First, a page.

No matter what factors make finding and keeping specialized talent difficult, total talent management gives companies the flexibility to meet a wider range of talent needs and demands. Rather than trying to address every business challenge with a new, full-time hire, practitioners might consider contractors, upskilling programs for current employees, third-party vendors, or a range of other solutions that could deliver greater value to the organization now and in the future. Moreover, the flexibility of the total talent management approach often appeals to the growing number of workers who value freedom and flexibility in their own careers, which can pay dividends when it comes to recruitment and retention.
3. Gaining efficiencies through technology. Traditional workforce management approaches tend to be reactionary in nature. For instance, when a vacancy arises, HR posts a hiring notice on the company website. Or, when a project is delayed, employees are told to sit tight until work resumes. This type of passive approach to managing valuable resources results in wasted time, money, and opportunity. It also often leads to dissatisfaction among employees who are either underutilized or overworked due to pervasive inefficiencies.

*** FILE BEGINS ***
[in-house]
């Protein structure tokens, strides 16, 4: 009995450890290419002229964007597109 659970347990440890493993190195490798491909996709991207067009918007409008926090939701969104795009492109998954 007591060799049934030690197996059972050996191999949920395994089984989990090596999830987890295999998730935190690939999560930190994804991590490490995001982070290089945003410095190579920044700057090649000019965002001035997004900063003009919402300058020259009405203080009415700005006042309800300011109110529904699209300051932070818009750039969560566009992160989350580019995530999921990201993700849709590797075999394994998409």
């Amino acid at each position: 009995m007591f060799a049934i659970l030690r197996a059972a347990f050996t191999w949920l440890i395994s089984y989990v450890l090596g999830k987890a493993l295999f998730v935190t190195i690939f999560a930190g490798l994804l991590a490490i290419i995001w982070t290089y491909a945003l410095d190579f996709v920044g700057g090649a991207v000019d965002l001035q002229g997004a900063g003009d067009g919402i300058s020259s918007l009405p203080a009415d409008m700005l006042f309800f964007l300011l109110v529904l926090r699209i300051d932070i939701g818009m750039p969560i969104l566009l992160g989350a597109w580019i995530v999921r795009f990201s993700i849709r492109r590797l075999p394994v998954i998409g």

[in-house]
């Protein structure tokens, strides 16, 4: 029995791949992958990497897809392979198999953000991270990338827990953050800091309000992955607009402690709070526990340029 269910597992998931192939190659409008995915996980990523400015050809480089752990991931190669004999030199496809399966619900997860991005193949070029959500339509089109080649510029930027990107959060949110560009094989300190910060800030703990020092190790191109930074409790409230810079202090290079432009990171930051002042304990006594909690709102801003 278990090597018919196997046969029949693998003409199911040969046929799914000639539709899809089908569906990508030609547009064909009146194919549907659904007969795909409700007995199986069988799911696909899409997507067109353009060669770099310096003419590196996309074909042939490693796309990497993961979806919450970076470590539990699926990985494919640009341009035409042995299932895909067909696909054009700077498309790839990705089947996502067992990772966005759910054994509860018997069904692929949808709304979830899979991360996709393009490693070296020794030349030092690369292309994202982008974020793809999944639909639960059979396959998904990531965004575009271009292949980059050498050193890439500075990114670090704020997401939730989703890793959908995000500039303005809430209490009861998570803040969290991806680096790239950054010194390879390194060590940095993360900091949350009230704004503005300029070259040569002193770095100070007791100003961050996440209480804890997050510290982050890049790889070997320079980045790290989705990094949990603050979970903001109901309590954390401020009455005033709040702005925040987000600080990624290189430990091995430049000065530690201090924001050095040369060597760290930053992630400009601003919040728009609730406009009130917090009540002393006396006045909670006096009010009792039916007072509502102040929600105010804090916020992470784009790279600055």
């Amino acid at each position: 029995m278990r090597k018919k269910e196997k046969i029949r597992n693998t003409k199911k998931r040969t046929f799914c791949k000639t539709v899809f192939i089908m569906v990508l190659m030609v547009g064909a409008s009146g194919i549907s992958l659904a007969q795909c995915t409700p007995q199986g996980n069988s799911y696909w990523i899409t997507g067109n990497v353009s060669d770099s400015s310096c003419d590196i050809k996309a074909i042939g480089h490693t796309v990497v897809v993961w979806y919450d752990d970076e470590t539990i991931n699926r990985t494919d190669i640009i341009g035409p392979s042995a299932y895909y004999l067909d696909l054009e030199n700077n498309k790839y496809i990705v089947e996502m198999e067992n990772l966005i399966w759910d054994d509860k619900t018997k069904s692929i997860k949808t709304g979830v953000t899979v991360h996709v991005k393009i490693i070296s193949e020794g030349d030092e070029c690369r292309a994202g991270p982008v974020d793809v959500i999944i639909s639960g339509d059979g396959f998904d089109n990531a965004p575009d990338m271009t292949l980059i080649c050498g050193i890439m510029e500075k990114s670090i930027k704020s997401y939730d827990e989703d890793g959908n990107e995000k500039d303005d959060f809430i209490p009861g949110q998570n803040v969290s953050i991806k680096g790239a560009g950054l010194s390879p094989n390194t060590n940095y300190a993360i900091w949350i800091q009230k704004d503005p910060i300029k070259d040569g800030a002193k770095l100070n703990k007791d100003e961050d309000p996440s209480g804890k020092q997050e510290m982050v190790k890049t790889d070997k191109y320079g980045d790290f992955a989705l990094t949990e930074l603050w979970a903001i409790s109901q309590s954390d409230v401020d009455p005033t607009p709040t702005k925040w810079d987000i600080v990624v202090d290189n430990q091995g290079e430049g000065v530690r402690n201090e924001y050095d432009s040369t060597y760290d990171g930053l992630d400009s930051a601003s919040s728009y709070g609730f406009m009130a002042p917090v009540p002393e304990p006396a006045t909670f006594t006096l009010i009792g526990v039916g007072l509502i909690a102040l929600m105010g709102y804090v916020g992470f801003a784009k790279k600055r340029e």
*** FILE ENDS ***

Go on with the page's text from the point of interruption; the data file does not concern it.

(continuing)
Practitioners of total talent management leverage technology to be proactive, especially when finding talent. With platforms like Toptal, WorkMarket, and countless other easily accessible tools (as well as utilizing other talent sourcing models such as curating an internal talent pool), they’re able to identify the skills they need before that need becomes dire. Then they can easily engage with workers who could be a fit before competitors are even aware the talent is on the market.